The thrift store bread machines I buy are either new or lightly used, and all work well.  A lot of machines are given as gifts, used once, or not at all, then relegated to the back of the cabinet.

post #11 of 16
Thread Starter 

I understand the recommendations for a KA, and would love one. But flipflopgirl hit the nail on the head - i.e. I have no oven at the moment. Equally, I have no fixed abode and do not expect to have one for the next 20 years or so, so an appliance considered an "investment" has no place with me right now. But in my dreams.....absolutely :-)

I have gone with a cheapish ($40) one via EBay. I have no transport so can't get to the thrift stores many miles away, but I do get mail :-)

thank for all your suggestions.

post #12 of 16

I have 6 breadmakers.  All but one cost $10 or less.

I double the bread recipes, make them all run thru the last rise

Take out the dough - put it into 2 bread pans and bake all 12 loaves at the same time in my regular ole oven

Cool - slice on slicer - vac. bag (not tightly) - freeze - and use


I also grind my own flour most of the time...sometimes, mix white with whole wheat.


Saves a ton on electricity, my own energy, and I'm never out of bread and save the cost of good bread a a bakery ..

post #13 of 16

I'm a newbie to bread making and I looked around for a long time reading reviews and doing research trying to find out which bread maker was the best buy and the best quality.  I found that most people really liked the zojirushi but I've kind of been leaning towards the west bend model, I found this website with reviews and that's what got me considering the west bend because of the reviews and I really like the look of it better.  Anyways, I'm a newbie so I was hoping for some reviews about the west bend from some bread making pros!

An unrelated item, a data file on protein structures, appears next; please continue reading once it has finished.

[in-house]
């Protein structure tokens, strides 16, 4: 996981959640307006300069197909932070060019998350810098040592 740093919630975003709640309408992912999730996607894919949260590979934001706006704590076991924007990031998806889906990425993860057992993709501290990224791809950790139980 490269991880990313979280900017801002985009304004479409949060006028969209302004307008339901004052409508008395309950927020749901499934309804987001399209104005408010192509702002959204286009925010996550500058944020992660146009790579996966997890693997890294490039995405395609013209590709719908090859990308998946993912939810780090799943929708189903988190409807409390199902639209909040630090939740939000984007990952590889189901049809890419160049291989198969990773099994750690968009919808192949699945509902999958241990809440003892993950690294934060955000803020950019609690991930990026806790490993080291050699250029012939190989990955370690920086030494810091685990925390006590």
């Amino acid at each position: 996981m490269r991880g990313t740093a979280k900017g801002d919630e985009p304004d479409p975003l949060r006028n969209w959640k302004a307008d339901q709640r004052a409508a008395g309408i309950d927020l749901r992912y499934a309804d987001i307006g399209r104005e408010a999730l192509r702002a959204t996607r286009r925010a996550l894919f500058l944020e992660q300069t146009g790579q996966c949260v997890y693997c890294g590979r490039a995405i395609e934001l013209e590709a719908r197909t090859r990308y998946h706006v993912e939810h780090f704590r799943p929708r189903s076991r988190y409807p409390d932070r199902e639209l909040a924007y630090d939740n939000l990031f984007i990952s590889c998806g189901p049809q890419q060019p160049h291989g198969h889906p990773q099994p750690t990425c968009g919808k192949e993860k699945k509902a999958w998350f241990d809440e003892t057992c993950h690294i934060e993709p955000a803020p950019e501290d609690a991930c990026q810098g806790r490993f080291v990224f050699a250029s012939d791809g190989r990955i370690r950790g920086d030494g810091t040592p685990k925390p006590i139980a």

post #14 of 16

Personally, I have never used the Zo but I bake a LOT of bread and use several machines. For myself, I usually bake bread in round loaves risen in brotforms and then baked in the oven. so, for me, features are completely unimportant. the point is, if you want the machine to do all the work, then a Zo is probably your best bet. I belong to several online bread groups, including some machine baking bread groups, they all like the Zo. but, I use a breadman, a West Bend and something else. I cannot remember what my daughter uses. All but one of those machines I acquired via Freecycle.  it is an online group on yahoogroups that allows you to clean out your clutter and post it so that someone can use it instead of sending it to the trash. no money is allowed to change hands. my daughter has 'freecycled' quite a few pieces for her newly established kitchen (young college student) as folks in her area upgrade and have no young folks in their families. the idea is, you pay it forward when you upgrade.


anyway, when I use my machine, I put it together, set the machine to the dough cycle, then take it out, do my own hand kneading and shaping, then bake off in the oven. I find I have a LOT more control over additions, size, shape and crust style.

post #15 of 16



Your Hands are probably the cheapest machine and free too..

honestly there are some pretty good recipes out there that don't require much kneading. 

post #16 of 16

Hi, I had a bread machine but really the bread was so-so.  I sold the machine online - so check online for a bread machine.


In my opinion all the bread machines are more or less the same. Mine could even cook jam - yes jamsmile.gif